The Italian design brand Moroso partnered with Swedish design firm Front founded by Anna Lindgren and Sofia Lagerkvist, to conceptualise a range of one-of-a-kind furniture pieces, that are evocative of objects coated with moss, lichen and algae. Front utilised 3D-scanning technologies to craft Design by Nature comprising six wooden seating units. While these are meant to be used as seats, they are designed in such a way, so as to encourage people to climb on top of or lay down on them like “the way one sits in nature.”
Bring Nature Indoors
The purpose of the furniture range is to bring nature inside people’s homes. “We wanted the pieces to create the feeling that someone had lifted a whole glade from a forest with a gigantic shovel and moved it to a home. The pieces try to recreate the feeling of sitting out in a forest on the mossy ground, on a cliff by a lake, or of sinking into a snowdrift. These are all experiences that many can relate to,” states Lagerkvist.
Celebration of Nature
Lagerkvist and Lindgren undertook four years of research and collaborated with experts in numerous fields to craft this distinctive collection of furniture. They drew sketches, and took photos and 3D scans of a number of rocky forests and seaside areas to create the digital designs of the six pieces. The final wooden pieces were covered with digitally woven fabrics produced by Dutch textile company Febrik. Some of the textiles used have grey hues interspersed with green tones to mimic moss-covered stones, while others are woven using a variety of blue yarns to emulate rocks that are found near the ocean.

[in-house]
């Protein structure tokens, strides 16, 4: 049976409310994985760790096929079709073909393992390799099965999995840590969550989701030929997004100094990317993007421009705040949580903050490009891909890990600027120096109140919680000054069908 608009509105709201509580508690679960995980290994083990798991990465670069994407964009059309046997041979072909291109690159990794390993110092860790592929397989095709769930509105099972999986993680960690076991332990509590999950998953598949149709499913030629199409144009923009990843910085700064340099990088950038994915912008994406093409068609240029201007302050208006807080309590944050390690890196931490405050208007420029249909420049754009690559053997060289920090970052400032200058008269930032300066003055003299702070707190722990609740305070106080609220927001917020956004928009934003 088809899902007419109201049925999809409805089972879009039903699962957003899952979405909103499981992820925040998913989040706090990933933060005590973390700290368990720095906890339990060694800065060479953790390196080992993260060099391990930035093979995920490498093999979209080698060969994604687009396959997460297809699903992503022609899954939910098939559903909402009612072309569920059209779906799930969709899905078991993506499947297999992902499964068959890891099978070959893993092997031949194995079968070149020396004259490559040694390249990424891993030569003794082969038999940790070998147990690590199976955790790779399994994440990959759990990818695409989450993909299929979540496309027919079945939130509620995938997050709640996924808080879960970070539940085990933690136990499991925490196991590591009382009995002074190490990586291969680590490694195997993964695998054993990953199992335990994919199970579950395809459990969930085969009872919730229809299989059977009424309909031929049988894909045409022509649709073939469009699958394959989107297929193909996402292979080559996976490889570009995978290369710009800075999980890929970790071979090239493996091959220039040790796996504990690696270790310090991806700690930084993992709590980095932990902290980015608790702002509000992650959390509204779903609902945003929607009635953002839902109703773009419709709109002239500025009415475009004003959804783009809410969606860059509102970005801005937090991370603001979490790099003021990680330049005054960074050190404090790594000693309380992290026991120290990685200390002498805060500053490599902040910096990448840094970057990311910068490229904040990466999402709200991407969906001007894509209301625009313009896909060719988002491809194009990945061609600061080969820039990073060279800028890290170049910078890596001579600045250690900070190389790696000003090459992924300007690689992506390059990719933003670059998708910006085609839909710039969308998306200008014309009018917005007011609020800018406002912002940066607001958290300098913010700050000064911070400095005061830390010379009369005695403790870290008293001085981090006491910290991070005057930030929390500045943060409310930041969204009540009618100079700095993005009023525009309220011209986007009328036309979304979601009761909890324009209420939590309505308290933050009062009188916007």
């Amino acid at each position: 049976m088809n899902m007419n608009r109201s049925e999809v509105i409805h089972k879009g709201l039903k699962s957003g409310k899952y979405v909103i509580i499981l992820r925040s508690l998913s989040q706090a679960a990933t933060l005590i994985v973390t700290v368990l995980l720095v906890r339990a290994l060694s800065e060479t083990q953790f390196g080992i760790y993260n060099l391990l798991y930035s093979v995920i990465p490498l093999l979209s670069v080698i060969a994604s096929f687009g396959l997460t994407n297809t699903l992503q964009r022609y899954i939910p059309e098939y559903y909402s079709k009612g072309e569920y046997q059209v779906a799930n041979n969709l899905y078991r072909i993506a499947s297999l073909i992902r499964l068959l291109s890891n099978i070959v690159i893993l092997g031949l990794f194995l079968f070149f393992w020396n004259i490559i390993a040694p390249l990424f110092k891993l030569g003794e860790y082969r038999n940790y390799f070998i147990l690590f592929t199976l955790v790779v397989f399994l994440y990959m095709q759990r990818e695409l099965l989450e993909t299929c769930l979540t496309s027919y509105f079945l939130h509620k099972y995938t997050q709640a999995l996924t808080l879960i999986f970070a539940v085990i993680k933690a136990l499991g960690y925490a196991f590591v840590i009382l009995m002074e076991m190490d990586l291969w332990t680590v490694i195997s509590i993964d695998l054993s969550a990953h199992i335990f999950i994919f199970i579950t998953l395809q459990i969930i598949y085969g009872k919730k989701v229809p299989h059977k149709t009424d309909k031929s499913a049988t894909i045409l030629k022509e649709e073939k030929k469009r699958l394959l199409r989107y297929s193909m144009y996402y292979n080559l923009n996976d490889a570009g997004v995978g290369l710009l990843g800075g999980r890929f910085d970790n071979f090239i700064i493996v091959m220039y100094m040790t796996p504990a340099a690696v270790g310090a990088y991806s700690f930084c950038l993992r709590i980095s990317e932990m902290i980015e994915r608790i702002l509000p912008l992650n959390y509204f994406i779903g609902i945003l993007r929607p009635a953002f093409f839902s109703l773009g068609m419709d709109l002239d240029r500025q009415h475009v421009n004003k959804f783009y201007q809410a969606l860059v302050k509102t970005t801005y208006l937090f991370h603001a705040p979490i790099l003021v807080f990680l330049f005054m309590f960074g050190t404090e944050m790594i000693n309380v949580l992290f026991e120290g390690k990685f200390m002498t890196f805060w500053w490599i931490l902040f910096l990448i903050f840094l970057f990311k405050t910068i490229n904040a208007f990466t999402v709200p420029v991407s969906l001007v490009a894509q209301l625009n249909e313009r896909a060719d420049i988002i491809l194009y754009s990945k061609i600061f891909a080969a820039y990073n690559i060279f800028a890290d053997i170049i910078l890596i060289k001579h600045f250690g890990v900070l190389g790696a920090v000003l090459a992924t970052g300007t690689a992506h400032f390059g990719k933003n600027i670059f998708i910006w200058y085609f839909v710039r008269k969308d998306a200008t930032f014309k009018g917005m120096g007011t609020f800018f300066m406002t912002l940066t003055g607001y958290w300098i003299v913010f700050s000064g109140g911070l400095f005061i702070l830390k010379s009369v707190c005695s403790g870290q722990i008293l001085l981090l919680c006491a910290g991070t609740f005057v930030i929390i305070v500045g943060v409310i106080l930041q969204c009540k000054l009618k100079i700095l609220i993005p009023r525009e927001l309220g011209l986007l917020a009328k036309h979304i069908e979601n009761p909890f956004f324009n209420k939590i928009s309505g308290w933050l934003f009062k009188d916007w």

“We documented areas in the wild using different techniques, both high-tech and traditional. We wanted to collect both the dimensions and physical properties, but also the experience and atmosphere of nature. There were lots of paintings and drawings, and we 3D-scanned entire areas in different natural settings and used those forms to create the pieces of furniture. By using digital weaving techniques, the textiles mimic the texture and details as well as the colours, depth and shadows of the scans,” adds Lindgren.
One With Nature
“Being close to nature is of course a stress reliever and good for your health. But we are also interested in other strong effects of images of the natural world. For instance, there are studies that suggest that people feel good when they see various aspects of nature at the same time. You instinctively understand that there are many ways to survive—you can take fish from the water, you can pick berries and hunt in the forest and fields. This is very basic, a fundamental part of human perception that we are interested in experimenting with,” add Lagerkvist and Lindgren.
Inspired by Natural Surroundings
The series will also include pieces that are inspired from structures and objects made by animals, from single-cell organisms to mammals such as bears and beavers. “Our interest has also been to look at how animal made structures work and how they relate to their surroundings. What materials do animals use, how do they choose a site, what is the intelligence we can see in their design approach?” concludes Lindgren. The Design by Nature collection comprising the six nature pieces and the animal-inspired objects was showcased in a major exhibition in Milan this year.